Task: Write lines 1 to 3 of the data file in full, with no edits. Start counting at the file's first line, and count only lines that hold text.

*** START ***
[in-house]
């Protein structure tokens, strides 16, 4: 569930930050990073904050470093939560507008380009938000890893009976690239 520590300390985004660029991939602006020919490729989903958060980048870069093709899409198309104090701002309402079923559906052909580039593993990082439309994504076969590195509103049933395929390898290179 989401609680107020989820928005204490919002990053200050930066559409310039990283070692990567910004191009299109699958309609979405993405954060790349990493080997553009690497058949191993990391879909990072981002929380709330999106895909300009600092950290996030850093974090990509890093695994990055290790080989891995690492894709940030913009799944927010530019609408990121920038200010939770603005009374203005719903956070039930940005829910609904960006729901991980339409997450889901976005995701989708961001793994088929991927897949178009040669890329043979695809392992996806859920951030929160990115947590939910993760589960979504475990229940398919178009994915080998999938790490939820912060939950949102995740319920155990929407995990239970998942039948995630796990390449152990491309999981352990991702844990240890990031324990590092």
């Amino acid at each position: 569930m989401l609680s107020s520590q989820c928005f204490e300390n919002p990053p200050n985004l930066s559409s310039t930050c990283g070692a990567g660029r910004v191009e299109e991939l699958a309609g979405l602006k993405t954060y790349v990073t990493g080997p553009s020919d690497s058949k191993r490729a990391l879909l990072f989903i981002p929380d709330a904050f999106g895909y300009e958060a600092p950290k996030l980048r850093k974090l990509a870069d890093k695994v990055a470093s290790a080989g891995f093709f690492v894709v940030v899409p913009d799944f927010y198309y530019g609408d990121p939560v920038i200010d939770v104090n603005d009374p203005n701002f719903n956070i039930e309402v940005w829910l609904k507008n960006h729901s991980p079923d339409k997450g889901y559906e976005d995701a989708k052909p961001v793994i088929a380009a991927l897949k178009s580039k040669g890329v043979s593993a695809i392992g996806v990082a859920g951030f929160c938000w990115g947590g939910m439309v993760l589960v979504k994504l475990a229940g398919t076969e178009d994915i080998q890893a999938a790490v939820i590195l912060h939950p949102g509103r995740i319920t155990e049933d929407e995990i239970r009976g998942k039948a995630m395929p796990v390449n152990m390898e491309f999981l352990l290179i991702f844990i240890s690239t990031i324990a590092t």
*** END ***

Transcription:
[in-house]
């Protein structure tokens, strides 16, 4: 569930930050990073904050470093939560507008380009938000890893009976690239 520590300390985004660029991939602006020919490729989903958060980048870069093709899409198309104090701002309402079923559906052909580039593993990082439309994504076969590195509103049933395929390898290179 989401609680107020989820928005204490919002990053200050930066559409310039990283070692990567910004191009299109699958309609979405993405954060790349990493080997553009690497058949191993990391879909990072981002929380709330999106895909300009600092950290996030850093974090990509890093695994990055290790080989891995690492894709940030913009799944927010530019609408990121920038200010939770603005009374203005719903956070039930940005829910609904960006729901991980339409997450889901976005995701989708961001793994088929991927897949178009040669890329043979695809392992996806859920951030929160990115947590939910993760589960979504475990229940398919178009994915080998999938790490939820912060939950949102995740319920155990929407995990239970998942039948995630796990390449152990491309999981352990991702844990240890990031324990590092």
């Amino acid at each position: 569930m989401l609680s107020s520590q989820c928005f204490e300390n919002p990053p200050n985004l930066s559409s310039t930050c990283g070692a990567g660029r910004v191009e299109e991939l699958a309609g979405l602006k993405t954060y790349v990073t990493g080997p553009s020919d690497s058949k191993r490729a990391l879909l990072f989903i981002p929380d709330a904050f999106g895909y300009e958060a600092p950290k996030l980048r850093k974090l990509a870069d890093k695994v990055a470093s290790a080989g891995f093709f690492v894709v940030v899409p913009d799944f927010y198309y530019g609408d990121p939560v920038i200010d939770v104090n603005d009374p203005n701002f719903n956070i039930e309402v940005w829910l609904k507008n960006h729901s991980p079923d339409k997450g889901y559906e976005d995701a989708k052909p961001v793994i088929a380009a991927l897949k178009s580039k040669g890329v043979s593993a695809i392992g996806v990082a859920g951030f929160c938000w990115g947590g939910m439309v993760l589960v979504k994504l475990a229940g398919t076969e178009d994915i080998q890893a999938a790490v939820i590195l912060h939950p949102g509103r995740i319920t155990e049933d929407e995990i239970r009976g998942k039948a995630m395929p796990v390449n152990m390898e491309f999981l352990l290179i991702f844990i240890s690239t990031i324990a590092t």